Above : Piano soloist Clemens Leske, who performed the Piano Concerto No 3 by Rachmaninoff. Featured image: TMO with Chief Conductor Sarah-Grace Williams.

The latest Met Concert from The Metropolitan Orchestra was a mesmerising event full of fine intensity, clarity and sensuality we would expect from music of the Russian masters. Attention to detail and a consummate realisation of any atmospheric challenge were once more hallmarks of TMO’s concert package.

This orchestra was joined by local pianist Clemens Leske to present the awesome ‘ Rach 3’. There was stunning synchronicity and emotional unison in their combined exploration of subtleties and
sheer power in this famous concerto.

The showcase for TMO alone in this Met Concert was Rimsky-Korsakov’s Scheherazade. This sprawling suite of programmatic intricacy and dramatic musical narrative was deliciously rendered
by TMO’s skilful storytellers across all orchestral sections.

Rimsky-Korsakov’s preoccupation with the exotic oriental themes require delicate enunciation throughout this work. The colourful scenes and sentiments suggested in the music and depictipon of the voice of the Sultana Sheherazade crave crystal clear delivery from  orchestral sections and solo instruments employed.

TMO’s soloists from various instrumental groups followed each other with candid energy. Concertmaster Victoria Jacono-Gilmovich especially delivered fine solo violin motifs full of appropriate flavour which twisted elegantly back on themselves. TMO moved with beautiful buoyancy through  assorted characterisations and evocation of scene.

Sensual multilayered sounds were here particularly well sculpted by conductor Sarah-Grace Williams into long focused lines with effective range of orchestral nuance.

There were admirable measured moments through this work taking up the entire second half of the concert . Many shifting characters and dramatic packet of tone colours were cleanly combined and served to the listeners.

Crisp and concisely packaged emotional intensity was also in evidence in a tremendously direct and precise performance of Rachmaninoff’s Piano Concerto No 3 in D minor Op 30. TMO and pianist Clemens Leske shared the stage and the performance of this work with equal swoops of emotional depth.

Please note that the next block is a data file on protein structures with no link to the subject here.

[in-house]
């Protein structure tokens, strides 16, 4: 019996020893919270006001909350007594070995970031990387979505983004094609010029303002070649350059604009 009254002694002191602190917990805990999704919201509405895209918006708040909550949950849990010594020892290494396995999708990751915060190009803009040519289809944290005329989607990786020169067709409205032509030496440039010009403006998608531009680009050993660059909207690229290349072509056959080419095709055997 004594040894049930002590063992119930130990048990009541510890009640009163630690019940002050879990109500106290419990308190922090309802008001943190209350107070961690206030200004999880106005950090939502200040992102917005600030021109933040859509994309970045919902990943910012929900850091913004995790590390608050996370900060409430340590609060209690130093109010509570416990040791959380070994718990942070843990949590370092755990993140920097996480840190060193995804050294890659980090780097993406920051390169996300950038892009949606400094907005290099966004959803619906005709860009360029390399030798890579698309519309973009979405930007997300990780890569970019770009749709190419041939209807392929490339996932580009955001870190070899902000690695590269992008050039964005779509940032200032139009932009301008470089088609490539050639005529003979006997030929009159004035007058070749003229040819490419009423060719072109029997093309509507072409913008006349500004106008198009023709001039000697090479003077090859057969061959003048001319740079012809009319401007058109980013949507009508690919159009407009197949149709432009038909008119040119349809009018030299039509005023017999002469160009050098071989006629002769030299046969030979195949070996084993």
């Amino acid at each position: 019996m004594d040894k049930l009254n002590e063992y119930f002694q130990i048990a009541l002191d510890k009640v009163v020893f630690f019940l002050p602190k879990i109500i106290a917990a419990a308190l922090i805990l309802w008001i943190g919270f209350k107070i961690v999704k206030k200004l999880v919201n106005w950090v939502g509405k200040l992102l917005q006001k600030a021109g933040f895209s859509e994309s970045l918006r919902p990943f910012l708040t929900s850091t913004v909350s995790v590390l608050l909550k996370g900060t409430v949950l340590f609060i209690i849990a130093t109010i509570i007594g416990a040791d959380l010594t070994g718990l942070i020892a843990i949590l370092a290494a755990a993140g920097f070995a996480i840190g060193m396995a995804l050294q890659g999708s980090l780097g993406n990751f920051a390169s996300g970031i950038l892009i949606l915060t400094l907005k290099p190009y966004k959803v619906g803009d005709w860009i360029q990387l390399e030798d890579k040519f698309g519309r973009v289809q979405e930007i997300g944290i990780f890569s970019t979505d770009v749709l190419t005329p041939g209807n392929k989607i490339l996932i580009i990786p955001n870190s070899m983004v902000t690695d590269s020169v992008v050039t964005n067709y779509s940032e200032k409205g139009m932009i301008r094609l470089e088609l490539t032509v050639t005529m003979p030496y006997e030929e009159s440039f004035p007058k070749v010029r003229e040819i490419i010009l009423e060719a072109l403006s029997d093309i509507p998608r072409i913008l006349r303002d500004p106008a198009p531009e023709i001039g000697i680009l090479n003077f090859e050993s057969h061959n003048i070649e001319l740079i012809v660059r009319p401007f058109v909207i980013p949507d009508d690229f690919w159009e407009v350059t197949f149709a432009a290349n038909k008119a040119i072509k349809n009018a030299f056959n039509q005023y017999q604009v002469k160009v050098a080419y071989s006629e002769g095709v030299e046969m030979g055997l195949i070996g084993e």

TMO showed stunning precision in unisons with Leske. An intelligent attention to the architecture of this concerto from piano soloist and TMO was in evidence. Soloist and orchestra found fresh elements to highlight in the score. Sarah-Grace Williams cleanly combined these to enhance the musical  momentum and to avoid overplaying at all costs or cliche gestures in the interpretation .

The result was quite a spiritual and moving experience of this famous work for listeners. Clemens Leske’s Rach 3 offered up all the usual blindingly complex bravura with seemingly effortless clarity.

In such moments however his pianism still maintained lightness and a solid direction of line. There was nice reference to musical structure and key parts of the keyboard shapes to streamline the hectic filigree with expert choices for nuance and articulation.

There were beautifully lyrical moments in the slow movement and throughout the entire concerto which this soloist took time to share with us and discuss with TMO. The orchestra at all times
matched to the emotion of the work and the integrity of the soloist.

A myriad of expressive colour from TMO and Leske painted a refreshing version of this Romantic masterpiece and the Russian style. TMO’s next Met Concert on July 6 promises more well-crafted Russian emotion, with music by Tchaikovsky and an excursion to Argentina with an  arrangement of music by Piazzolla.